When we represent in an accident and injury case, one of the most important issues is determining insurance coverage. Usually, there is an interplay of several different insurance policies. The driver at fault hopefully has insurance and it may cover the damages you sustained in the car wreck. Montana law requires all drivers to carry liability insurance of $25,000 for the injury or death of one person and $50,000 for the injury or death of more than one person. The policy must also include $10,000 for damage to property. If you are the only person injured in the accident, the policy should pay $25,000 for your injuries. If more people are injured, the most the minimum policy will pay is $50,000 (plus the $10,000 if damage to property applies). As you can imagine, this often is not enough to cover all the damages victims experience. And worse, many drivers refuse to carry insurance.
If the at-fault driver carries no insurance, your own car insurance policy may apply. Most policies have uninsured motorist coverage. Under the terms and conditions in your insurance policy, you may be able to recover from your own insurance company if we can prove that the other driver is uninsured.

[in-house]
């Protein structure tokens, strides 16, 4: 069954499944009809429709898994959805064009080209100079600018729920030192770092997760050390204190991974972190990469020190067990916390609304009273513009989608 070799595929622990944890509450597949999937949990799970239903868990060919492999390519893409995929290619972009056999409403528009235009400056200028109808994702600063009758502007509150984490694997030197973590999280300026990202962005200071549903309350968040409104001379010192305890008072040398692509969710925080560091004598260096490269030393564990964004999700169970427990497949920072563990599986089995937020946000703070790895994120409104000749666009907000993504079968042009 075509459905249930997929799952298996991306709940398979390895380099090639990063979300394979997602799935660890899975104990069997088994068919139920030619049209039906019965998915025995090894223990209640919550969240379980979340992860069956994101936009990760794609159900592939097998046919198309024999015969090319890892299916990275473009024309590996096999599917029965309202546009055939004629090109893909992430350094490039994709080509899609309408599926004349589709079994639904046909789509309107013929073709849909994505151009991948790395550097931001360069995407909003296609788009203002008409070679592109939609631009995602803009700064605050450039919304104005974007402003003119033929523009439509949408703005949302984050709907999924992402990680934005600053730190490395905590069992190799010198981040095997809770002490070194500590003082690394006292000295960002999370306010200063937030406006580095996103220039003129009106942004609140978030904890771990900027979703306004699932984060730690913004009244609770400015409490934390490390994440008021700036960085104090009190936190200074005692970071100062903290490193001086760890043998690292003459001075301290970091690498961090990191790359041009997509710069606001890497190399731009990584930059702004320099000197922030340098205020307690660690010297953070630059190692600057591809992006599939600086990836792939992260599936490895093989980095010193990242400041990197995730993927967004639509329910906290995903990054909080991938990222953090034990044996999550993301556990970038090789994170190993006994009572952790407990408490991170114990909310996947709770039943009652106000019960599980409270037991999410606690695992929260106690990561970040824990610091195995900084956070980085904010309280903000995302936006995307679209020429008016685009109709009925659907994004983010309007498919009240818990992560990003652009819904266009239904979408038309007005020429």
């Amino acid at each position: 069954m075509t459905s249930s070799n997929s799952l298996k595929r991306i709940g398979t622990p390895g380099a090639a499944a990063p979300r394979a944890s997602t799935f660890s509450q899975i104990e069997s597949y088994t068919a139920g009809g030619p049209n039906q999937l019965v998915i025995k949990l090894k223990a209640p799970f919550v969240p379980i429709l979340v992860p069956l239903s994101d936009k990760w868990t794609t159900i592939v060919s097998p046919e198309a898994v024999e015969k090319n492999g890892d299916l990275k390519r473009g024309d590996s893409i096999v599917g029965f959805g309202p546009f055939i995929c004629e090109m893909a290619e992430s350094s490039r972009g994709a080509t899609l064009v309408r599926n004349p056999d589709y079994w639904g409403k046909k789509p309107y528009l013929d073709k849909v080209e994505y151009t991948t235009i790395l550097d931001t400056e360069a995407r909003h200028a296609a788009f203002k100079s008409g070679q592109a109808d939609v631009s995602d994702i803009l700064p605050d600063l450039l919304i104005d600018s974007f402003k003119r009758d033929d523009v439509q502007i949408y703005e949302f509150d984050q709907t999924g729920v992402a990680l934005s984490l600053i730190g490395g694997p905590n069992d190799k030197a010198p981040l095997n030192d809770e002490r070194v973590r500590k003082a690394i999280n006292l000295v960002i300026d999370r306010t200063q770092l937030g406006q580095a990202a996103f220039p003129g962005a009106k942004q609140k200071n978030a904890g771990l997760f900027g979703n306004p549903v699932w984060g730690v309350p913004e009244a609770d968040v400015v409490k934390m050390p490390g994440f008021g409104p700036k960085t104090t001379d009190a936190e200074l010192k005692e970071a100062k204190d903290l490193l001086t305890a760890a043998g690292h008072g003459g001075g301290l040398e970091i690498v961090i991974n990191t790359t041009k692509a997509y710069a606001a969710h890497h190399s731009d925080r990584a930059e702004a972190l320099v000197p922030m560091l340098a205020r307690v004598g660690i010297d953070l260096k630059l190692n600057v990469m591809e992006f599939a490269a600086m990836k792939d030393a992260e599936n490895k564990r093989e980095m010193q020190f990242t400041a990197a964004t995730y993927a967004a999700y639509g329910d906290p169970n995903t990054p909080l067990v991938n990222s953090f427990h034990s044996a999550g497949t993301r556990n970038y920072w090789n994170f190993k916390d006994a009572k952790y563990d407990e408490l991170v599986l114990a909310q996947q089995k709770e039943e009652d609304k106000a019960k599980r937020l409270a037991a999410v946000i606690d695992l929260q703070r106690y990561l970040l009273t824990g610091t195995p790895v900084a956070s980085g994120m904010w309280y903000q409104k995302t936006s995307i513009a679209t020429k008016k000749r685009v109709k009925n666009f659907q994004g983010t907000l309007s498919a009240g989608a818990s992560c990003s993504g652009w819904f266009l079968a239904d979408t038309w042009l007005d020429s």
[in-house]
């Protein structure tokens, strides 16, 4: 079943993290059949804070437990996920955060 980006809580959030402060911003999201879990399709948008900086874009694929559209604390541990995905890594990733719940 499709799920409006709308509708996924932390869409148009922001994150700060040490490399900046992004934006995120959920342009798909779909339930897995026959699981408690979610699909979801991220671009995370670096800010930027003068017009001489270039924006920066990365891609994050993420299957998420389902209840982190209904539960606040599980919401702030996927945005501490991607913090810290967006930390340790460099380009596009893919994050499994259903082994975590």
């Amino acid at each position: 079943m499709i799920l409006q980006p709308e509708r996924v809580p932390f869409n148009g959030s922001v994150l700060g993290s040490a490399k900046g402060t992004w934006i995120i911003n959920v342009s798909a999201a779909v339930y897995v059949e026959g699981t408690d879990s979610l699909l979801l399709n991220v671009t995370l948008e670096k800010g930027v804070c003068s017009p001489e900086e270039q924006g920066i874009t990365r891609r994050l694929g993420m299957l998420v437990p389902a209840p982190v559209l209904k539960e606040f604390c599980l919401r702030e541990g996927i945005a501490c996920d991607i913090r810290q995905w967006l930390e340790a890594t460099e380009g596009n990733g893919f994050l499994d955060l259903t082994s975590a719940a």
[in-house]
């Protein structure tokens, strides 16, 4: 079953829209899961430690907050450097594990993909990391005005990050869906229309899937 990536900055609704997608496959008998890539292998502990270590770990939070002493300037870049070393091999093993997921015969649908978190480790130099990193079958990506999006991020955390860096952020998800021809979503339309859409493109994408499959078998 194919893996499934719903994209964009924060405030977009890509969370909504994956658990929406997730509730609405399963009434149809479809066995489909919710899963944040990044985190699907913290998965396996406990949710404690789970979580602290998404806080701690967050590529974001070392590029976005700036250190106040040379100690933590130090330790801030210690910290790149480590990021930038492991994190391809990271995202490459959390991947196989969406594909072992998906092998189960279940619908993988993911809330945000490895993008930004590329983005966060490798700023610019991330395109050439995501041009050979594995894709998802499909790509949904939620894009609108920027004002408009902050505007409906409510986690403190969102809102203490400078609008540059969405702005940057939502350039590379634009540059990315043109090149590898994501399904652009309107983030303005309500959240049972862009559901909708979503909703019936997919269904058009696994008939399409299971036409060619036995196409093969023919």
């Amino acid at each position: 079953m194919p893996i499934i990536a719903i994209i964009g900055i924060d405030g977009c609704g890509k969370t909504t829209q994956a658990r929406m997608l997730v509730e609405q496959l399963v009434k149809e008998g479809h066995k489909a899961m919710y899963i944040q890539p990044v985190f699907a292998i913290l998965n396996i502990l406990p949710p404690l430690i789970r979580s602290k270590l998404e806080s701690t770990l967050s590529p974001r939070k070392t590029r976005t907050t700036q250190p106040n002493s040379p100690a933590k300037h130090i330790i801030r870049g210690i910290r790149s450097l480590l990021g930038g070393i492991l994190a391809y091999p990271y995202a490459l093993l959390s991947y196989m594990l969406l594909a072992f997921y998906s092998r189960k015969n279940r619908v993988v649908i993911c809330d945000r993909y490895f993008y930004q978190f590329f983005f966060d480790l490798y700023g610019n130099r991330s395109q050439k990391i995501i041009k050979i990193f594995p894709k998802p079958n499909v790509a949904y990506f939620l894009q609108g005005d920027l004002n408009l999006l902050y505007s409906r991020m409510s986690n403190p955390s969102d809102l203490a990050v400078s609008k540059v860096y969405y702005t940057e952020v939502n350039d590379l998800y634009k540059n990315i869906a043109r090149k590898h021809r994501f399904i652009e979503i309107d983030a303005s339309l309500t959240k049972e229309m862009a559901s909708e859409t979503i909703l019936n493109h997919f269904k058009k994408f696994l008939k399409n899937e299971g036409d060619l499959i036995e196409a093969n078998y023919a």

Along the same lines, if the at-fault driver’s insurance is insufficient to cover your damages, and your coverage is greater than the other driver’s insurance coverage, you may be able to recover the difference between the two with underinsured motorist coverage. In this case, let’s assume the other driver is carrying the minimum of $25,000 and you have underinsured motorist coverage in the amount of $100,000 per person. Assuming your damages are $100,000 or more, you could recover $75,000 from your insurance company. There are other off-sets that can come in to play, but the important fact is that you stand to recover at least the amount of your underinsured coverage.
You may also have medical payments coverage under your insurance which covers medical care. This is generally limited coverage, but when you’re facing mounting medical bills from someone else’s carelessness, any amount can help. Any payments you receive here will likely be subject to subrogation, where you’ll be required to reimburse the insurer if you recover any damages from the at-fault driver.
Unfortunately, many of these scenarios put you at odds with your insurance company. Too often, other drivers don’t carry enough insurance to compensate for the damage and injuries they cause. If that’s the case, you may be put in a position where you have to fight your own insurer to receive adequate compensation. At times like that, quality legal representation is invaluable.